The UK’s leading letting agents’ industry body has written to the Department of Justice to express its worries over the huge backlog of possession cases built up since the evictions ban began, which its figures suggest have cost landlords £530 million in lost rent so far.

ARLA Propertymark, which represents 9,500 UK lettings agencies, is also worried that the government doesn’t have a ‘robust’ plan.

It says 62,000 ‘business as usual’ evictions have been backed up as landlords wait for the courts system to reopen for possession hearings, and that’s assuming evictions haven’t increased during the Covid pandemic.

ARLA is calling on the Secretary of State for Justice, Robert Buckland, to develop a ‘robust and co-ordinated strategy as a matter of urgency’ in response to the backlog, highlighting letting agents’ and landlords’ worries that the judiciary hasn’t grasped the enormity of the post-evictions ban deluge facing the court system.

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The association says its estimate is based on the government’s own mortgage and landlord statistics for 2019. It also says that calculations show that, on average, landlords who issued a claim on the day the evictions started face a loss in rental income of £8,549 or in total £530 million.

“Every week a landlord must wait to regain possession of their property is a week of lost income; particularly affecting private landlords and agents who may be relying on rental income to pay their own mortgages and bills,” says David Cox, the Chief Executive of ARLA Propertymark.

“Within the backlog of possession claims accumulating during the stay on proceedings, private landlords would have needed to wait for possession to be achieved by using a bailiff on over 3,300 occasions.”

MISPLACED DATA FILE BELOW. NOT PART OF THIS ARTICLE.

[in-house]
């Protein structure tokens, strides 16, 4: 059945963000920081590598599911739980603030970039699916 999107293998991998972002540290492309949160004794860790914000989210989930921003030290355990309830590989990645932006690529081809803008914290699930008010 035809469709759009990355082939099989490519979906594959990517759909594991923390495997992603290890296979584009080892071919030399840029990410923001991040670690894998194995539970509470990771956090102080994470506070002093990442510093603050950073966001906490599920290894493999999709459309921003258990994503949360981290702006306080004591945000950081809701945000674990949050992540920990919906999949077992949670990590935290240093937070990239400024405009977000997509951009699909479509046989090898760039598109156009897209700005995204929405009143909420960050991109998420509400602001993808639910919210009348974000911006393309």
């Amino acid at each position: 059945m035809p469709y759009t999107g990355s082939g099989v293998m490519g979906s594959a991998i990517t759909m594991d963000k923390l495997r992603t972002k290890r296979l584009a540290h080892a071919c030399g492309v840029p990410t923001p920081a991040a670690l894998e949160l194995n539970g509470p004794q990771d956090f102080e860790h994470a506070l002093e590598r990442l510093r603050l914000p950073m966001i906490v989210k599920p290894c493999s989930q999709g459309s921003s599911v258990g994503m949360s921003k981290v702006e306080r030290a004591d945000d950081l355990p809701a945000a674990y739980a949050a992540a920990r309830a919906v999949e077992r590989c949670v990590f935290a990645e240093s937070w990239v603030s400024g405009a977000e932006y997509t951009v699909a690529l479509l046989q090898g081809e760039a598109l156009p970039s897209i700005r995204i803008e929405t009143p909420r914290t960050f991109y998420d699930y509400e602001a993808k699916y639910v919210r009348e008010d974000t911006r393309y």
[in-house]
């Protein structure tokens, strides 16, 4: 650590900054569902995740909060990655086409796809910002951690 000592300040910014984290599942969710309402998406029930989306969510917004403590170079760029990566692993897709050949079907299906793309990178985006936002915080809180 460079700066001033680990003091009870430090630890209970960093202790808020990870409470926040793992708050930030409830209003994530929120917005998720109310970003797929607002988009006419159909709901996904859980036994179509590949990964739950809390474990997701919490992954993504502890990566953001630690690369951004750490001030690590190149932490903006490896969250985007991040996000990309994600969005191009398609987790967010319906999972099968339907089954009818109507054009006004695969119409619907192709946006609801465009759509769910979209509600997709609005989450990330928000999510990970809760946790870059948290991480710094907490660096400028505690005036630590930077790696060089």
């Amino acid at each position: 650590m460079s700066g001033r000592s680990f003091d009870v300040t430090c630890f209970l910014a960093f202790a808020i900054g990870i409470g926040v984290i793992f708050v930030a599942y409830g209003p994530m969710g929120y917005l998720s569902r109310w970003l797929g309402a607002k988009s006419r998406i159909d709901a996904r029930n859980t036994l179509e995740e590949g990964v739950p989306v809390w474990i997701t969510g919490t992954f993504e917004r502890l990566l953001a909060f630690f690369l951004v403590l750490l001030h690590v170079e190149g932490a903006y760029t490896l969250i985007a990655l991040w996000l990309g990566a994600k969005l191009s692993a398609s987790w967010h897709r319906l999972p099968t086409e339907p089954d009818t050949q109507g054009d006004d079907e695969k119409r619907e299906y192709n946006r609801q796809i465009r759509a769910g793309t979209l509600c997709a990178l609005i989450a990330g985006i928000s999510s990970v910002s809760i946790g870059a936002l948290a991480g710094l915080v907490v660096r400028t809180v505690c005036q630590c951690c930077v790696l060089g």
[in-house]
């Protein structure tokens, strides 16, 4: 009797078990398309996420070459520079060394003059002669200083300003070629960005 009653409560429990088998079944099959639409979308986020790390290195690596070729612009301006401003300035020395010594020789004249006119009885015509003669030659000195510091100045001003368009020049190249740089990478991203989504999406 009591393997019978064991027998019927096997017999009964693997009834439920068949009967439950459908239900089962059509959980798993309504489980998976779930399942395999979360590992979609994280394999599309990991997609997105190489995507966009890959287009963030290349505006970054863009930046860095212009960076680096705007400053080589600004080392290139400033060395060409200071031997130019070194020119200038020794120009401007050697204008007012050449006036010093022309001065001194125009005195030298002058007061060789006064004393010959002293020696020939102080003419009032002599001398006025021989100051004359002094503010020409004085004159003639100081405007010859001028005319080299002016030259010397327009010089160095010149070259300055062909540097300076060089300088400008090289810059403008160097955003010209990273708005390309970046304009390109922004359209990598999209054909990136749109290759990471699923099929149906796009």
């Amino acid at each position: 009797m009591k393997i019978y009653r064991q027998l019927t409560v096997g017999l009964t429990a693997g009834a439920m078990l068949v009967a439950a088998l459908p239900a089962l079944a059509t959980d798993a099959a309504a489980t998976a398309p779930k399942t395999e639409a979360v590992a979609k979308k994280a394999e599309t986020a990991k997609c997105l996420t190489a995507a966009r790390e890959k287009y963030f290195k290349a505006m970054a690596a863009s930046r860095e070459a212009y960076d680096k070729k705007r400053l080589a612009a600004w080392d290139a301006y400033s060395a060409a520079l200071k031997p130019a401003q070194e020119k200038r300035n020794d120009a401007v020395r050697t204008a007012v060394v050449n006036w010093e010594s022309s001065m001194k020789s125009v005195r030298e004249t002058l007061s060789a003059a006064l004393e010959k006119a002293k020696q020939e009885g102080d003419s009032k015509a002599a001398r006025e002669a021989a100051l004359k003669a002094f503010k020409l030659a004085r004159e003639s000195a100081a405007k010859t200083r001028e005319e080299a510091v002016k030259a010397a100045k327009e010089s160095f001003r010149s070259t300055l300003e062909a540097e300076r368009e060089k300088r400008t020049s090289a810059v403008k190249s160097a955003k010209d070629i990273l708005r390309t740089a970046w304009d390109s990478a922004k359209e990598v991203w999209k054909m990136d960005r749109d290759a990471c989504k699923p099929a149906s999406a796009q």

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4 COMMENTS

  1. wow 530 million! It’s so sad to see how this pandemic has affected all businesses including us landlords. I have a group of landlords and I’m noticing so many of them struggling with their tenants paying the rent.

  2. An absolute crisis for sure. However with the main stream media making out landlords as pariahs of the state, there is little public sympathy for landlords so I doubt the government will give the matter top priority.

  3. The government bought in these regulations, the government shut the country down the government should cover the losses landlords have incured .

  4. Usually every year tenants cause LL £9 billion of losses mostly due to rent defaulting.

    Of course that means that no tax can be charged on fictitious rent UNLESS of course you ard a S24 LL when the LL will be charged tax on fictitious mortgage interest income.

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